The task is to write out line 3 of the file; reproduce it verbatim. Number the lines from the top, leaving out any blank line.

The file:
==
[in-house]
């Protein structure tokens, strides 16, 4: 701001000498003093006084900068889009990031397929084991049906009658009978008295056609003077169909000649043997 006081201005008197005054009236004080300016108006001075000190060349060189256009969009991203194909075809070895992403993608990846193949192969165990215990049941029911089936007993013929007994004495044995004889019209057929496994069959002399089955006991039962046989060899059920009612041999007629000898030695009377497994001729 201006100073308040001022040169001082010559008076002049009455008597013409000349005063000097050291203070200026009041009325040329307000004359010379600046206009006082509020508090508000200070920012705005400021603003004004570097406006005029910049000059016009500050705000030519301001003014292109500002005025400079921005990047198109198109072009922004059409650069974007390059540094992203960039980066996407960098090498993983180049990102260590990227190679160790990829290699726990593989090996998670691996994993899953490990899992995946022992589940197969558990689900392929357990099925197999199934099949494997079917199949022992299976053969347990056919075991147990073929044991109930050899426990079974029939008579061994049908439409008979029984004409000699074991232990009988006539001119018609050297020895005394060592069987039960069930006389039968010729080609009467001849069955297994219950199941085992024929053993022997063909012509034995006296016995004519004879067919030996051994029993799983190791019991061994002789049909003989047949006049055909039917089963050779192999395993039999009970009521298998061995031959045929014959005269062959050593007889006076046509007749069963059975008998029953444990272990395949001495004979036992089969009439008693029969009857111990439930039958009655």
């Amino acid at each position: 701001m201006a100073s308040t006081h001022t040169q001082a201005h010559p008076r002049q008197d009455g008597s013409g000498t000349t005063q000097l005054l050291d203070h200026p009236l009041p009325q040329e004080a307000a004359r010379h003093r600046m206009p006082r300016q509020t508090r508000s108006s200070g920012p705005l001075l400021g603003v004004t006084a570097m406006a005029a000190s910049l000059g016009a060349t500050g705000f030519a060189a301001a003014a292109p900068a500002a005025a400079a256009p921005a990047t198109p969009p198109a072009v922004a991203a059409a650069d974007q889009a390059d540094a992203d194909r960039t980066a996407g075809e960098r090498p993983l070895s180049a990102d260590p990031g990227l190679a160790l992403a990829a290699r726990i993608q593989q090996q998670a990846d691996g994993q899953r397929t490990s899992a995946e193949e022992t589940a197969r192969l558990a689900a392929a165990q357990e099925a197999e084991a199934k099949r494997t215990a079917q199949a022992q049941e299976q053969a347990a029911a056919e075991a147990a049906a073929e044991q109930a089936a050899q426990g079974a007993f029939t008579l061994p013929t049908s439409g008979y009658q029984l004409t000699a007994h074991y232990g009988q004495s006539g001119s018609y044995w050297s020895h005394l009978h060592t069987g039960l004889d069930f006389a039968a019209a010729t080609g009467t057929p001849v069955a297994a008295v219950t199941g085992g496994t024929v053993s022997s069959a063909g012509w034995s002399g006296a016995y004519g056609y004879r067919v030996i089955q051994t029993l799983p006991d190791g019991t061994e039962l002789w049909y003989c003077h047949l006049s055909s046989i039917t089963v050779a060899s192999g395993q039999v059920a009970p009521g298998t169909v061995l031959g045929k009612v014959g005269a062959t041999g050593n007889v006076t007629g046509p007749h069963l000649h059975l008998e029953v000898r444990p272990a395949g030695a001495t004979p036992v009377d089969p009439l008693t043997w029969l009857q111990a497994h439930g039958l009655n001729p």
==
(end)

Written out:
């Amino acid at each position: 701001m201006a100073s308040t006081h001022t040169q001082a201005h010559p008076r002049q008197d009455g008597s013409g000498t000349t005063q000097l005054l050291d203070h200026p009236l009041p009325q040329e004080a307000a004359r010379h003093r600046m206009p006082r300016q509020t508090r508000s108006s200070g920012p705005l001075l400021g603003v004004t006084a570097m406006a005029a000190s910049l000059g016009a060349t500050g705000f030519a060189a301001a003014a292109p900068a500002a005025a400079a256009p921005a990047t198109p969009p198109a072009v922004a991203a059409a650069d974007q889009a390059d540094a992203d194909r960039t980066a996407g075809e960098r090498p993983l070895s180049a990102d260590p990031g990227l190679a160790l992403a990829a290699r726990i993608q593989q090996q998670a990846d691996g994993q899953r397929t490990s899992a995946e193949e022992t589940a197969r192969l558990a689900a392929a165990q357990e099925a197999e084991a199934k099949r494997t215990a079917q199949a022992q049941e299976q053969a347990a029911a056919e075991a147990a049906a073929e044991q109930a089936a050899q426990g079974a007993f029939t008579l061994p013929t049908s439409g008979y009658q029984l004409t000699a007994h074991y232990g009988q004495s006539g001119s018609y044995w050297s020895h005394l009978h060592t069987g039960l004889d069930f006389a039968a019209a010729t080609g009467t057929p001849v069955a297994a008295v219950t199941g085992g496994t024929v053993s022997s069959a063909g012509w034995s002399g006296a016995y004519g056609y004879r067919v030996i089955q051994t029993l799983p006991d190791g019991t061994e039962l002789w049909y003989c003077h047949l006049s055909s046989i039917t089963v050779a060899s192999g395993q039999v059920a009970p009521g298998t169909v061995l031959g045929k009612v014959g005269a062959t041999g050593n007889v006076t007629g046509p007749h069963l000649h059975l008998e029953v000898r444990p272990a395949g030695a001495t004979p036992v009377d089969p009439l008693t043997w029969l009857q111990a497994h439930g039958l009655n001729p």